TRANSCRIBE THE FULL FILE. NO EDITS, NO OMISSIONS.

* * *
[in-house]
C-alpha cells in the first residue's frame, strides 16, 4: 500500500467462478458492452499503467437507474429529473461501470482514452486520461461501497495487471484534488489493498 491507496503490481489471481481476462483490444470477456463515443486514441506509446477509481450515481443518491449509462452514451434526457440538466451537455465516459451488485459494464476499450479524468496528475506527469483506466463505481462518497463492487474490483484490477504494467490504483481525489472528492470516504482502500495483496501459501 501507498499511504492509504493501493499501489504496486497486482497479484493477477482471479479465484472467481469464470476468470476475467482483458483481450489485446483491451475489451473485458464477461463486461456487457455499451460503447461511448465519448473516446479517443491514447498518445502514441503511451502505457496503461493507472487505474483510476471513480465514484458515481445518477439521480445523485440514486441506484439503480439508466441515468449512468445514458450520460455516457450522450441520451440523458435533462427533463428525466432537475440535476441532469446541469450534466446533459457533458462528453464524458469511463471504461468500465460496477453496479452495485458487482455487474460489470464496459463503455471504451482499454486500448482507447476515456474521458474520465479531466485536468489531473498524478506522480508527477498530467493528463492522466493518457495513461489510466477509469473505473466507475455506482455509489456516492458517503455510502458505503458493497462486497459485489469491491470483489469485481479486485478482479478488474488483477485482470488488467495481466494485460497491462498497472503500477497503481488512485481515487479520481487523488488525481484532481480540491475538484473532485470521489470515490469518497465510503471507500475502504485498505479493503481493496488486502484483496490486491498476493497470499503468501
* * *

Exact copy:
[in-house]
C-alpha cells in the first residue's frame, strides 16, 4: 500500500467462478458492452499503467437507474429529473461501470482514452486520461461501497495487471484534488489493498 491507496503490481489471481481476462483490444470477456463515443486514441506509446477509481450515481443518491449509462452514451434526457440538466451537455465516459451488485459494464476499450479524468496528475506527469483506466463505481462518497463492487474490483484490477504494467490504483481525489472528492470516504482502500495483496501459501 501507498499511504492509504493501493499501489504496486497486482497479484493477477482471479479465484472467481469464470476468470476475467482483458483481450489485446483491451475489451473485458464477461463486461456487457455499451460503447461511448465519448473516446479517443491514447498518445502514441503511451502505457496503461493507472487505474483510476471513480465514484458515481445518477439521480445523485440514486441506484439503480439508466441515468449512468445514458450520460455516457450522450441520451440523458435533462427533463428525466432537475440535476441532469446541469450534466446533459457533458462528453464524458469511463471504461468500465460496477453496479452495485458487482455487474460489470464496459463503455471504451482499454486500448482507447476515456474521458474520465479531466485536468489531473498524478506522480508527477498530467493528463492522466493518457495513461489510466477509469473505473466507475455506482455509489456516492458517503455510502458505503458493497462486497459485489469491491470483489469485481479486485478482479478488474488483477485482470488488467495481466494485460497491462498497472503500477497503481488512485481515487479520481487523488488525481484532481480540491475538484473532485470521489470515490469518497465510503471507500475502504485498505479493503481493496488486502484483496490486491498476493497470499503468501